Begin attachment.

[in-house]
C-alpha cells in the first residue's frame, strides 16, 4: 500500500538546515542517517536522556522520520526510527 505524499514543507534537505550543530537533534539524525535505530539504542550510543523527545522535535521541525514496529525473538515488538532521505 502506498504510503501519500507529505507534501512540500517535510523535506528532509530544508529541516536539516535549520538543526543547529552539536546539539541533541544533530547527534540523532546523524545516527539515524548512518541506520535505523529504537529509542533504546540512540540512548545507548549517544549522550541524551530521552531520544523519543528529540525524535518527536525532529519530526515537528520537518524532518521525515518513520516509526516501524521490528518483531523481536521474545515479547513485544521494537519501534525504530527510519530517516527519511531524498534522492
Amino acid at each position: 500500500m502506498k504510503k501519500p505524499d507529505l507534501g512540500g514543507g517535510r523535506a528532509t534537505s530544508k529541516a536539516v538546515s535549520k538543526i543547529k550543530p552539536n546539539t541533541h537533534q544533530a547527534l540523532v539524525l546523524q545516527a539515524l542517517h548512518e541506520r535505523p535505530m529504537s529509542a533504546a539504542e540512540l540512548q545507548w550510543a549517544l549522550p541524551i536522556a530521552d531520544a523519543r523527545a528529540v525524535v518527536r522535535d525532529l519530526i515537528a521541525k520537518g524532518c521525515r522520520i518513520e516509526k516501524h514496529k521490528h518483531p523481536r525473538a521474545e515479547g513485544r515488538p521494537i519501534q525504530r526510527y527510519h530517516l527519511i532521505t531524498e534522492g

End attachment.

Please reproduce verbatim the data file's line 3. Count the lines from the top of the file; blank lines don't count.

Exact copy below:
Amino acid at each position: 500500500m502506498k504510503k501519500p505524499d507529505l507534501g512540500g514543507g517535510r523535506a528532509t534537505s530544508k529541516a536539516v538546515s535549520k538543526i543547529k550543530p552539536n546539539t541533541h537533534q544533530a547527534l540523532v539524525l546523524q545516527a539515524l542517517h548512518e541506520r535505523p535505530m529504537s529509542a533504546a539504542e540512540l540512548q545507548w550510543a549517544l549522550p541524551i536522556a530521552d531520544a523519543r523527545a528529540v525524535v518527536r522535535d525532529l519530526i515537528a521541525k520537518g524532518c521525515r522520520i518513520e516509526k516501524h514496529k521490528h518483531p523481536r525473538a521474545e515479547g513485544r515488538p521494537i519501534q525504530r526510527y527510519h530517516l527519511i532521505t531524498e534522492g